December 13, 2010: Judge Henry Hudson in Va. Rules Federal Health Care Law Unconstitutional

By Bonnie K. Goodman

Ms. Goodman is the Editor / Features Editor at HNN. She has a Masters in Library and Information Studies from McGill University, and has done graduate work in history at Concordia University.


U.S. District Court Judge Henry E. Hudson struck down on Monday a key facet of the federal health-care reform law. 

U.S. District Court Judge Henry E. Hudson struck down on Monday a key facet of the federal health-care reform law. (Jay Paul For The Washington Post)


  • Read Judge Hudson’s 42-page health care law rulingDocumentCloud


  • Judge in Va. strikes down federal health care law: A federal judge declared the foundation of President Barack Obama’s health care law unconstitutional Monday, ruling that the government cannot require Americans to purchase insurance. The case is expected to end up at the Supreme Court.
    U.S. District Judge Henry E. Hudson rejected the government’s argument that it has the power to enact the requirement under the Commerce Clause of the Constitution.
    He wrote that no court had extended the clause to allow regulation of a person’s decision not to buy a product, and that the government’s reasoning could also apply to decisions about transportation, housing or nutrition.
    “At its core, this dispute is not simply about regulating the business of insurance — or crafting a scheme of universal health insurance coverage — it’s about an individual’s right to choose to participate,” Hudson wrote.
    In his order, he said he will allow the law to remain in effect while appeals are heard, meaning there is unlikely to be any immediate impact on other provisions that have already taken effect. The insurance coverage mandate is not scheduled to begin until 2014…. – AP, 12-13-10
  • Judge Voids Key Part of Health Care Law: A federal district judge in Virginia ruled on Monday that the keystone provision in the Obama health care law is unconstitutional, becoming the first court in the country to invalidate any part of the sprawling act and ensuring that appellate courts will receive contradictory opinions from below.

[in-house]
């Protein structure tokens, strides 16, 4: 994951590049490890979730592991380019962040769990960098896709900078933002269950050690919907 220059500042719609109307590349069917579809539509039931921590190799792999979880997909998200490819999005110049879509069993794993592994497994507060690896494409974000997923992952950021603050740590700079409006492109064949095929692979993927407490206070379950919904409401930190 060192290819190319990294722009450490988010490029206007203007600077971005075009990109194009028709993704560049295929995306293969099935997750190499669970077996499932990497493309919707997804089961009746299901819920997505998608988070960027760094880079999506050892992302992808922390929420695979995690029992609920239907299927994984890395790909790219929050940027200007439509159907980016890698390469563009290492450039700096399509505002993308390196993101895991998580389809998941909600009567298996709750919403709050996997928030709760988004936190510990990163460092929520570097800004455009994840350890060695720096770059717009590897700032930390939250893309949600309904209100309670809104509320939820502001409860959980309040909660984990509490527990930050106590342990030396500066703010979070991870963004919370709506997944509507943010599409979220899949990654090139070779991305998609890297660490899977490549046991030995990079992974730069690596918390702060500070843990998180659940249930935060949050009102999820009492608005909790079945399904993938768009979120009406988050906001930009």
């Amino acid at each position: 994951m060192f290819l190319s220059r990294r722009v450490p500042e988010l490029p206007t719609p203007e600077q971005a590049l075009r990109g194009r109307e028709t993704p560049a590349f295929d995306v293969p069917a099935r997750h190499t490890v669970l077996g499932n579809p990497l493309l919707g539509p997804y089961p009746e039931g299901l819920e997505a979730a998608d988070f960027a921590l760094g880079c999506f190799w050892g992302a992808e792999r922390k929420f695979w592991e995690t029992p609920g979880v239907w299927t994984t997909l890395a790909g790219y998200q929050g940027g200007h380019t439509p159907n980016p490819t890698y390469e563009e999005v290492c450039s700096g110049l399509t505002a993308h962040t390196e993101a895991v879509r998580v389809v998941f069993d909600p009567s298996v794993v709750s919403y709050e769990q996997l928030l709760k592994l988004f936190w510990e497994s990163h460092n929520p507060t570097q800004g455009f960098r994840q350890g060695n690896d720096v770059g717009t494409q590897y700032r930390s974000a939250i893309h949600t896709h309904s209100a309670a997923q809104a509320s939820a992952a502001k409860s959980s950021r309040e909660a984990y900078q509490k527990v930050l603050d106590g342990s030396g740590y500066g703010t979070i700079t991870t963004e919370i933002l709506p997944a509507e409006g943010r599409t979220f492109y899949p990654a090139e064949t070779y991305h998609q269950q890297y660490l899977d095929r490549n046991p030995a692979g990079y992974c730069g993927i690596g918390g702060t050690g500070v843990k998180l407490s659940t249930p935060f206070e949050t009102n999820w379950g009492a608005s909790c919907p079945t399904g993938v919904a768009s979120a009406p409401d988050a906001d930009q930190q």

Judge Henry E. Hudson, who was appointed to the bench by President George W. Bush, declined the plaintiff’s request to freeze implementation of the law pending appeal, meaning that there should be no immediate effect on the ongoing rollout of the law. But the ruling is likely to create confusion among the public and further destabilize political support for legislation that is under fierce attack from Republicans in Congress and in many statehouses.
    In a 42-page opinion issued in Richmond, Va., Judge Hudson wrote that the law’s central requirement that most Americans obtain health insurance exceeds the regulatory authority granted to Congress under the Commerce Clause of the Constitution. The insurance mandate is central to the law’s mission of covering more than 30 million uninsured because insurers argue that only by requiring healthy people to have policies can they afford to treat those with expensive chronic conditions.
    The judge wrote that his survey of case law “yielded no reported decisions from any federal appellate courts extending the Commerce Clause or General Welfare Clause to encompass regulation of a person’s decision not to purchase a product, not withstanding its effect on interstate commerce or role in a global regulatory scheme.”
    Judge Hudson is the third district court judge to reach a determination on the merits in one of the two dozen lawsuits filed against the health care law. The others — in Detroit and Lynchburg, Va. — have upheld the law. Lawyers on both sides said the appellate process could last another two years before the Supreme Court settles the dispute…. – NYT, 12-13-10
  • Virginia health-care ruling strikes down key provision of Obama’s plan: A federal judge in Virginia ruled Monday that a key provision of the nation’s sweeping health-care overhaul is unconstitutional, the most significant legal setback so far for President Obama’s signature domestic initiative.
    U.S. District Court Judge Henry E. Hudson found that Congress could not order individuals to buy health insurance.
    In a 42-page opinion, Hudson said the provision of the law that requires most individuals to get insurance or pay a fine by 2014 is an unprecedented expansion of federal power that cannot be supported by Congress’s power to regulate interstate trade.
    “Neither the Supreme Court nor any federal circuit court of appeals has extended Commerce Clause powers to compel an individual to involuntarily enter the stream of commerce by purchasing a commodity in the private market,” he wrote. “In doing so, enactment of the [individual mandate] exceeds the Commerce Clause powers vested in Congress under Article I [of the Constitution.] WaPo, 12-13-10
  • Virginia Judge Rules Major Health Reform Provision Unconstitutional: Federal judge Henry Hudson ruled Monday afternoon that a major provision of the health care reform law is unconstitutional, setting up a legal battle that will likely end at the Supreme Court…. Hudson is the first federal judge to declare the individual mandate unconstitutional — two other judges have sided with the Obama administration.